Mechanism of tinnitus due to efferent dysfunction or reduction of GABA effect:

Noise trauma, ototoxicity, ageing results in downregulation of inhibitory activity of GABA on neurotransmitter receptor in central auditory pathway (mostly at cochlear nucleus and inferior colliculus), resulting in increased damage to the auditory system, expressed in form of tinnitus. Mechanism of spontaneous activity and tonotopic
Reorganization: Treatment with hearing aids and cochlear implant will establish the afferent input, thus reducing tinnitus.

Diagnosis and Treatment:
  • Treatment of underlying disorders– In the majority of cases of pulsatile tinnitus underlying pathology can be identified thus allowing a direct treatment of the underlying cause.
  • Surgical treatment of tinnitus– auditory nerve section, or cochlear destruction, have provided little evidence of effectiveness and may even make tinnitus worse.
  • Tinnitus retraining therapy– The TRT implements a habituation-based protocol which includes sound therapy and cognitive-behavioral techniques (CBT).
  • Instrumentations-
    • Hearing aids are the first line in management for patients with tinnitus and hearing loss. Hearing aids may reduce awareness of tinnitus by amplification of external sounds.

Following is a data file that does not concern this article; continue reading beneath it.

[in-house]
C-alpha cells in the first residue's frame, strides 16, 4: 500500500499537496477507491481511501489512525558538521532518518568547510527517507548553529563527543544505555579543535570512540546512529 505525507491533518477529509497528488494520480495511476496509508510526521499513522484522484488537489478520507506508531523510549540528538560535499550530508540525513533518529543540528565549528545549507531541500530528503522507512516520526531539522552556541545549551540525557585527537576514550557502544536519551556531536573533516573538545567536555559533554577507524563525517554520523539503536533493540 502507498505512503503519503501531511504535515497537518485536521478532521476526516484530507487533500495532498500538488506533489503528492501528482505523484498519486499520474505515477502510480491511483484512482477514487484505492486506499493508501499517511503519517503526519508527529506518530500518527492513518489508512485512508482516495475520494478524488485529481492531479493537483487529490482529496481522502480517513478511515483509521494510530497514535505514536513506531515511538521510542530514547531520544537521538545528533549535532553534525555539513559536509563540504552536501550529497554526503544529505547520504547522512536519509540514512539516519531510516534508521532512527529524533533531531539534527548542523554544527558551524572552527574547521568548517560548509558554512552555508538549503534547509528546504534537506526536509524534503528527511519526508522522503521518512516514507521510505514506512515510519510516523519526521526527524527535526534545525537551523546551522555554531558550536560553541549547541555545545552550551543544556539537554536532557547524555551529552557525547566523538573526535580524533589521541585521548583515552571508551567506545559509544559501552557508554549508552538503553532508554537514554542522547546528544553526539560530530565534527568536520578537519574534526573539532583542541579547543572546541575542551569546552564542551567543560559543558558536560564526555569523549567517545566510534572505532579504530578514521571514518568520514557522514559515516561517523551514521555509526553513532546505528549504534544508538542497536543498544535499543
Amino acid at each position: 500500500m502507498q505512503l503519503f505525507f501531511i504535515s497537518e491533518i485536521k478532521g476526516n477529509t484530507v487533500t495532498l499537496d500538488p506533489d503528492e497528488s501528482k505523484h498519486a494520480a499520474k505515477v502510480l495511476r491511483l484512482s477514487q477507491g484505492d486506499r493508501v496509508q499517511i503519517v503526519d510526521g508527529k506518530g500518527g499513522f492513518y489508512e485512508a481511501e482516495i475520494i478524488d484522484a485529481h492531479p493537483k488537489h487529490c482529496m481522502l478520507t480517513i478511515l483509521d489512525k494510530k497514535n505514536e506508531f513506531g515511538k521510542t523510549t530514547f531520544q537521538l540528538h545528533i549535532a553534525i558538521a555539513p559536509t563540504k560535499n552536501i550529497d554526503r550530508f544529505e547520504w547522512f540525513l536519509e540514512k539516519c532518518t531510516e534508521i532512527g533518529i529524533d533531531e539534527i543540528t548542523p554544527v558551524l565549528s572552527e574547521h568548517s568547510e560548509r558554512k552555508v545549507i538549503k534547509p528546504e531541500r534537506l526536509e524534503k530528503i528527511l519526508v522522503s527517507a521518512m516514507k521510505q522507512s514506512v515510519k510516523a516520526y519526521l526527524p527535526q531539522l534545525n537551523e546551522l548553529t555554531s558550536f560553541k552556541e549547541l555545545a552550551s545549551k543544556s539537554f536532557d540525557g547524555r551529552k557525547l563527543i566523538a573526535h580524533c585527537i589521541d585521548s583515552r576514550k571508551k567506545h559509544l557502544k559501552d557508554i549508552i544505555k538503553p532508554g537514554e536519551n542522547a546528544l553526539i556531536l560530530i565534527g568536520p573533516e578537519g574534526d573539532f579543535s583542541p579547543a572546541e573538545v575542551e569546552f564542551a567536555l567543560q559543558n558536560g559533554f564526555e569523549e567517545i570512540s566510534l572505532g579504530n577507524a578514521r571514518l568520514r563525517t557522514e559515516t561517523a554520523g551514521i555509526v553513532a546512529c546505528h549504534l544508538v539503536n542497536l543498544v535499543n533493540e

• Cochlear implants in patients with profound hearing loss have been found useful in abolishing/reducing tinnitus in a significant number of cases.
    • Noise generators– Sound therapy is currently an essential part of treatment of tinnitus. Tinnitus maskers are wearable behind-the ear or in the-ear devices, used for presentation of sounds in a controlled manner in order to reduce or eliminate the perception of tinnitus.
    Pharmacological treatments– pharmacological treatment has a limited contribution to the treatment of tinnitus. Pharmacological treatment on hypothetical underlying mechanisms includes:
    • Antidepressants like Tricyclic antidepressants, nortriptyline and amitriptyline.
    • GABA analogues- GABA A (benzodiazepines and gabapentin) and GABA B (baclofen) analogues.
    • Ca ++ channel antagonists like Nimodipine, Flunarizine.
    • Antiepileptics like Carbamazepine.
    • Selective glutamate receptor antagonist like Caroverine.
    • Prostaglandin analogues. Prostaglandins act as neuromodulators of the afferent pathway within the cochlea.
    • Lidocaine- Lidocaine is one of the most intriguing drugs used in controlling tinnitus and, probably, the most effective one. Lidocaine is known to be a sodium channel blocker which operates most efficiently in nerves with the high discharge rates, through its capacity to reduce the maximum firing rate of the nerve. The trans-tympanic application has been reported to be successful with less systemic side effect.
  • Supplementary treatments include electrical or magnetic stimulation, Ginkgo biloba, Vitamin B12, acupuncture or zinc.